And Curt Flood.

At the time, it was a big deal because the Phils were finally breaking ties with the disgruntled – and highly-talented – Allen, who had emerged as one of baseball’s most dynamic sluggers. But because of his treatment in Philadelphia, both by teammates and fans, Allen wanted out. By dealing him to St. Louis, the Phillies were giving up their main bat, but they were hoping that Flood’s speed, average and slick glove would compensate somewhat.

It never happened. Unhappy with the Phillies’ dreadful play, the prospect of what he considered playing in a racist city, the idea that the Cardinals would trade him in the first place, and that he learned of the deal from an assistant GM and not the big boss, Flood refused to report to Philadelphia. Not only that, but he wanted to choose where he played. Imagine that; Flood wanted to be a free agent.

Fans who don’t remember the late 1960s and early ’70s – or the 100 years of baseball before that – can’t fathom a world in which a player who was without a contract wouldn’t be able to cut his own deal. Flood could have made $100,000 (real money back then) to play for the Phillies, but he refused. On Christmas Eve, 1969, he sent a letter to baseball commissioner Bowie Kuhn that outlined his case.

“After twelve years in the major leagues, I do not feel I am a piece of property to be bought and sold irrespective of my wishes. I believe that any system which produces that result violates my basic rights as a citizen and is inconsistent with the laws of the United States and of several States(sic). It is my desire to play baseball in 1970, and I am capable of playing. I have received a contract offer from the Philadelphia club, but I believe I have the right to consider offers from other clubs before making any decision. I, therefore, request that you make known to all Major League clubs my feelings in this matter, and advise them of my availability for the 1970 season.”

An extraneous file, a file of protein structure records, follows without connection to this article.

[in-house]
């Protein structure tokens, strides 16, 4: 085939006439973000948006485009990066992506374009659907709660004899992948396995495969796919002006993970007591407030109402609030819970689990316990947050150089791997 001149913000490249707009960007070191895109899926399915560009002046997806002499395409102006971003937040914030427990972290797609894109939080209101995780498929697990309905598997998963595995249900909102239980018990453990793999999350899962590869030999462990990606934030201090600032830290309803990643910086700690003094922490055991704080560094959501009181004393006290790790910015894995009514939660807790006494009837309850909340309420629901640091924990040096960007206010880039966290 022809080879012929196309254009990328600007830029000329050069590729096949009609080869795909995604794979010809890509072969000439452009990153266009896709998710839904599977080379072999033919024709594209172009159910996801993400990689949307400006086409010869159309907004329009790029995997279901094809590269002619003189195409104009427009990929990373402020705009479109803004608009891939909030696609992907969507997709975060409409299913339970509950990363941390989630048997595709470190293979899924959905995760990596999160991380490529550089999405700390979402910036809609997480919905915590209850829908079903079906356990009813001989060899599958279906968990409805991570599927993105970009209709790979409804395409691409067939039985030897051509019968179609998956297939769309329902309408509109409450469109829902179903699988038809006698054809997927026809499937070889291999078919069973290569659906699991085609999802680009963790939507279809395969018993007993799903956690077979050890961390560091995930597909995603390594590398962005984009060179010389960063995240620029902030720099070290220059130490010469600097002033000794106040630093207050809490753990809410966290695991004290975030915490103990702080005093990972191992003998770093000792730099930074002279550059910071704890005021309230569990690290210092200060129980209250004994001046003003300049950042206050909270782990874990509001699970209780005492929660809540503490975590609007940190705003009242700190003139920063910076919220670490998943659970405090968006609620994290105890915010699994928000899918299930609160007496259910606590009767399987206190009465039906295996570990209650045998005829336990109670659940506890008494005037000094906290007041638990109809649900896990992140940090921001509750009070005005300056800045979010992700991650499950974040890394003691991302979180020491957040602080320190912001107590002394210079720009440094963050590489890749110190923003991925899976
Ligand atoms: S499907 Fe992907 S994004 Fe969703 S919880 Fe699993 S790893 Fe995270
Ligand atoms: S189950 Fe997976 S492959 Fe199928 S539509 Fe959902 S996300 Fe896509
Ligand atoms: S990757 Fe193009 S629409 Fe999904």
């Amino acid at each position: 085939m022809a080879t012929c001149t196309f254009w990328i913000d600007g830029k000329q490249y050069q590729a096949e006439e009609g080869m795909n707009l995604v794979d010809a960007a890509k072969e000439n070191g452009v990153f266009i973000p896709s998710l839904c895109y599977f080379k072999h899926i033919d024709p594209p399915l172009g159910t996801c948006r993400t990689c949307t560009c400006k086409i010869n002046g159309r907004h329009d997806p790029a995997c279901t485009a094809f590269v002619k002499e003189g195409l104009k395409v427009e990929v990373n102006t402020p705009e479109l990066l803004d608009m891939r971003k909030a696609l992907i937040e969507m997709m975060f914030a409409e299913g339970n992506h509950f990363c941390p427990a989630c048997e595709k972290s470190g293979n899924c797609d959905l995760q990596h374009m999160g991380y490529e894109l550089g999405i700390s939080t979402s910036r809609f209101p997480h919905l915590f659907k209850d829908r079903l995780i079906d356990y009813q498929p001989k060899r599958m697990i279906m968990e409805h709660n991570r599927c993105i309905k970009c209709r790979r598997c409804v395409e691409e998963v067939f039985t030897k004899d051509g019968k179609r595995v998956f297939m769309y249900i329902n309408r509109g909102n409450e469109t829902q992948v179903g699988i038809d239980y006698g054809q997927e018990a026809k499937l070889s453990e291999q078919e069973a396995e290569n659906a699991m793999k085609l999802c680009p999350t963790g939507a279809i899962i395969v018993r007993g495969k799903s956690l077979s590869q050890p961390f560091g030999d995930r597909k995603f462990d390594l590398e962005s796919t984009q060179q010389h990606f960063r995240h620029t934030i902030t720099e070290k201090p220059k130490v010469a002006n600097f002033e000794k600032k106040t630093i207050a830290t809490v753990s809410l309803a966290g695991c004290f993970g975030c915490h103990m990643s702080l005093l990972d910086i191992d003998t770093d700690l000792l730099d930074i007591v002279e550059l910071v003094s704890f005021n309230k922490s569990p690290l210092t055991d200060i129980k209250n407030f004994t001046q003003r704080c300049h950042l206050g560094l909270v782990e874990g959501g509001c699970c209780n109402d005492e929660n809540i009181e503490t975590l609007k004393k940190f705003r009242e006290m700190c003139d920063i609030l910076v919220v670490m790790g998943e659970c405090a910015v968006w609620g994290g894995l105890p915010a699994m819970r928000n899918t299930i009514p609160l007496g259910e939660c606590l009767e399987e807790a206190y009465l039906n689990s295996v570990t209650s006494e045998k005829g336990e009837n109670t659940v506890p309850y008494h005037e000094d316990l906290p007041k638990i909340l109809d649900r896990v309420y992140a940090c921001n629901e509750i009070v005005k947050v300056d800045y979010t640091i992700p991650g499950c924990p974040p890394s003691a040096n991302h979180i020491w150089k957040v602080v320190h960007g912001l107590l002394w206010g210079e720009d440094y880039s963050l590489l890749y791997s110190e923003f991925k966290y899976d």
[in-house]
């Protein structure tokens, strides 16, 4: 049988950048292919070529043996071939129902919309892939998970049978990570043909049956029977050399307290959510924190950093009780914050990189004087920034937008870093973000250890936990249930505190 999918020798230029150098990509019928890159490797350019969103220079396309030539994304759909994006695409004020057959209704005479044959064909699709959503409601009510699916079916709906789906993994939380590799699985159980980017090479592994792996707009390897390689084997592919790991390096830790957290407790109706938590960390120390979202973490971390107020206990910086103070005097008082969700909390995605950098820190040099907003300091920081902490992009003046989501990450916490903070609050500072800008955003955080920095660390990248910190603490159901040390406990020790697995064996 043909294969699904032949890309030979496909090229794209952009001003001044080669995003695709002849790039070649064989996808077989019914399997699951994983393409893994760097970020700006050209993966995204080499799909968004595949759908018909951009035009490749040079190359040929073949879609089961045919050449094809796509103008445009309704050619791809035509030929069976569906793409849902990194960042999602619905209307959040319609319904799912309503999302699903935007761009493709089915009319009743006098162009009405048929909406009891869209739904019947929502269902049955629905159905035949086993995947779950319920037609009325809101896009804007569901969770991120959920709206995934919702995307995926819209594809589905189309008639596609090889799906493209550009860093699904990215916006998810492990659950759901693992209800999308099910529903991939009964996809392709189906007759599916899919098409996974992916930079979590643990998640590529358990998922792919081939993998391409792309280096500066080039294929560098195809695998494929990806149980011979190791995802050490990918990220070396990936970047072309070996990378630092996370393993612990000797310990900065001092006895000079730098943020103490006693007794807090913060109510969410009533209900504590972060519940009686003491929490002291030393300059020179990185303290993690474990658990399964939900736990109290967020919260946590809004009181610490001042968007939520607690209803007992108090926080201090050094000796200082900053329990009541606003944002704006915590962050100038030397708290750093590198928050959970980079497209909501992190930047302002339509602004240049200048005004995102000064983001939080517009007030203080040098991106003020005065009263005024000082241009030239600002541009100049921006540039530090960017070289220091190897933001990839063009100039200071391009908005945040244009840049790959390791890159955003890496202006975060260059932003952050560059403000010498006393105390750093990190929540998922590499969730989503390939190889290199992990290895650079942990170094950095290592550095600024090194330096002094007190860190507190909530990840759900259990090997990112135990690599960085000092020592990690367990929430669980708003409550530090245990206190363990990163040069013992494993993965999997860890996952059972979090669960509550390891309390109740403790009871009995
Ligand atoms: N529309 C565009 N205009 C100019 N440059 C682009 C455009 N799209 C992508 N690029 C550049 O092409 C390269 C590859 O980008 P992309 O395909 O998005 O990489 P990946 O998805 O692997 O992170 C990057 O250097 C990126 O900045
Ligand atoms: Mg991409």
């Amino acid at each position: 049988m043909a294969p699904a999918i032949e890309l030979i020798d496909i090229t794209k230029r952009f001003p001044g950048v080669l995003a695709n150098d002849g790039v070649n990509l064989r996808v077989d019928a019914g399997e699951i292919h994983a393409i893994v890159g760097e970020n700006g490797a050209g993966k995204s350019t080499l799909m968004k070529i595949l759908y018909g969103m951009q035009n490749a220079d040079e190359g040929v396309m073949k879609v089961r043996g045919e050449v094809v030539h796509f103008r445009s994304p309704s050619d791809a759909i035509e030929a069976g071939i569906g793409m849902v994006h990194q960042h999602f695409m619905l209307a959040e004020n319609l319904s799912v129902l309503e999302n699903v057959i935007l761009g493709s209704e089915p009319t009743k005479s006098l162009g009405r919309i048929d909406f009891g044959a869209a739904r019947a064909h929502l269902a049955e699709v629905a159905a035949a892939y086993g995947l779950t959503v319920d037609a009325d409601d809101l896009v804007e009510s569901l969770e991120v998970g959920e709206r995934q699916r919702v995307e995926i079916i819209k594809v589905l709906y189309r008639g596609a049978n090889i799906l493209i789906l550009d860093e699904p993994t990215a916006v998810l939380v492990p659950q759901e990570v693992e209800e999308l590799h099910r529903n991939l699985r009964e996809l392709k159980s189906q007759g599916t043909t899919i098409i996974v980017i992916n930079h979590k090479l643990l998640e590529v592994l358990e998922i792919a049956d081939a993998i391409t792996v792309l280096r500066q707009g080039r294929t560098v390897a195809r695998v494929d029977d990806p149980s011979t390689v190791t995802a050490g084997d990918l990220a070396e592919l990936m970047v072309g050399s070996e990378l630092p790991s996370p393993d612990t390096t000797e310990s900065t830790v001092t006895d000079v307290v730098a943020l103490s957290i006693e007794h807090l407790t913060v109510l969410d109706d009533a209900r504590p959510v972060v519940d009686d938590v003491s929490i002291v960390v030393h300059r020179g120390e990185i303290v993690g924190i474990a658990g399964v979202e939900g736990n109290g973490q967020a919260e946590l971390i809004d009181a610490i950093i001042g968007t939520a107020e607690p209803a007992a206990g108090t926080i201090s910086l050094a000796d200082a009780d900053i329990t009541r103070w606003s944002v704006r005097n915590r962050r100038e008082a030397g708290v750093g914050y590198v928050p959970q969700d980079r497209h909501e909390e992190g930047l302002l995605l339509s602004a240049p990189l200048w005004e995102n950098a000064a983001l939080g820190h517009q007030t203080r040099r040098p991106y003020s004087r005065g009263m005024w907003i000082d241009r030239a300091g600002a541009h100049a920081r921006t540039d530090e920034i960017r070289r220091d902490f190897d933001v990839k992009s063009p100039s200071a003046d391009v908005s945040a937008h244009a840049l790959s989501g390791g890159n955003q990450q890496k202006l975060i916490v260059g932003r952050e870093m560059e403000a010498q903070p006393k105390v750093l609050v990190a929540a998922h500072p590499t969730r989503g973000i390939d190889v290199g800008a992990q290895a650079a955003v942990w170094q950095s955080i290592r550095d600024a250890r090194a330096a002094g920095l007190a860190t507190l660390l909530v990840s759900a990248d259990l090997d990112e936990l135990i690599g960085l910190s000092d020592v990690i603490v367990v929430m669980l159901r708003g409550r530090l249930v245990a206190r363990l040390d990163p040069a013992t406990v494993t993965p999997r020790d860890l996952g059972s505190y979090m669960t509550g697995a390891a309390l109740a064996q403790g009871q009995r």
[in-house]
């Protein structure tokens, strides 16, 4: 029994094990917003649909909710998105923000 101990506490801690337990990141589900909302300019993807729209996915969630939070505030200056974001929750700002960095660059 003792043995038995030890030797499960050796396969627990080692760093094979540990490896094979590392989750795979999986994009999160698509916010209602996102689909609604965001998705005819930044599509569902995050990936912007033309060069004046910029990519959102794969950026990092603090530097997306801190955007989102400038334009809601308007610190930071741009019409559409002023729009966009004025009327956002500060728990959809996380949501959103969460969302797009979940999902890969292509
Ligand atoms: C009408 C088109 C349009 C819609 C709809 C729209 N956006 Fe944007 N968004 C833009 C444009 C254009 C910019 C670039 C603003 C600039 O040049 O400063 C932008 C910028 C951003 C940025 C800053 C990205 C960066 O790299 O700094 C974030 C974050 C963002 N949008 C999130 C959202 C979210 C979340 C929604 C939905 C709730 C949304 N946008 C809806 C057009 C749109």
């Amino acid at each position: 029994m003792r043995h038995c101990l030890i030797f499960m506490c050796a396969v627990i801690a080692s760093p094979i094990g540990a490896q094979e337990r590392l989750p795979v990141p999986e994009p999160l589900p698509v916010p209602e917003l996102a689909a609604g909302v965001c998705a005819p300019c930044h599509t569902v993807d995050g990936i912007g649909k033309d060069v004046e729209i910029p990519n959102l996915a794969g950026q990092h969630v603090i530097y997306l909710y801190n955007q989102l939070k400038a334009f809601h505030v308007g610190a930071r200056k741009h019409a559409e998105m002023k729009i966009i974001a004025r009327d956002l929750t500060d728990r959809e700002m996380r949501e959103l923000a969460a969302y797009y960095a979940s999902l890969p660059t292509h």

Flood had taken on the cherished MLB reserve clause, which had tied players to their teams. Once you signed with a team, you belonged to that team – forever. Satan had a better escape clause than baseball did. Contracts arrived in the mail each winter, and players signed them, no matter how insulting they were. Okay, so maybe somebody like Babe Ruth had some leverage, but Curt Flood did not. He belonged to the Cardinals, and if they wanted to trade him to the Phillies, the Dodgers or Ulan Bator Yakherders, there was nothing he could do about it.

As you can imagine, Flood’s letter was received with the same enthusiasm in the Majoke League Offices as news about the debut of “Cougar Town” was at the National Organization for Women’s headquarters. Kuhn and MLB fought Flood to the death in court, and vanquished him. The reserve clause won, because the Supreme Court upheld a 1922 ruling that favored the outdated model. Flood sat out the 1970 season, played 13 games with the Washington Senators in 1971 and retired. He had a career .293 average, won seven gold gloves, registered 200 hits twice and played on a pair of World Series champions.

That’s a pretty impressive resume, but it’s nothing compared to what his reserve-clause challenge meant to baseball players – and, ultimately, all professional athletes. Though the 1975 arbitrator’s decision to make pitchers Andy Messersmith and Dave McNally free agents was based on the reserve clause’s ambiguous language and not Flood’s lawsuit, all professional athletes should applaud the courage he displayed in challenging an entrenched, parsimonious hierarchy. It’s no coincidence that the reserve clause endured for decades before Flood’s challenge and only five years after it. The clause would have been overcome eventually, even without Flood’s actions, but his willingness to fight for his beliefs and demand to be treated with dignity by MLB owners required a rare fortitude.

Sadly, few professional athletes know of Flood and his stand. They sign their gigantic contracts, but they don’t know what went into paving the dusty road that leads to their sporting penthouses. Curt Flood gave up his career for his principles. He sacrificed a lot of money. But he never let go of his beliefs. Forty years later, MLB players ought to rename their union in his honor. It’s the least they can do for the man who had the guts to stand up to the baseball barons and demand something better.

* * *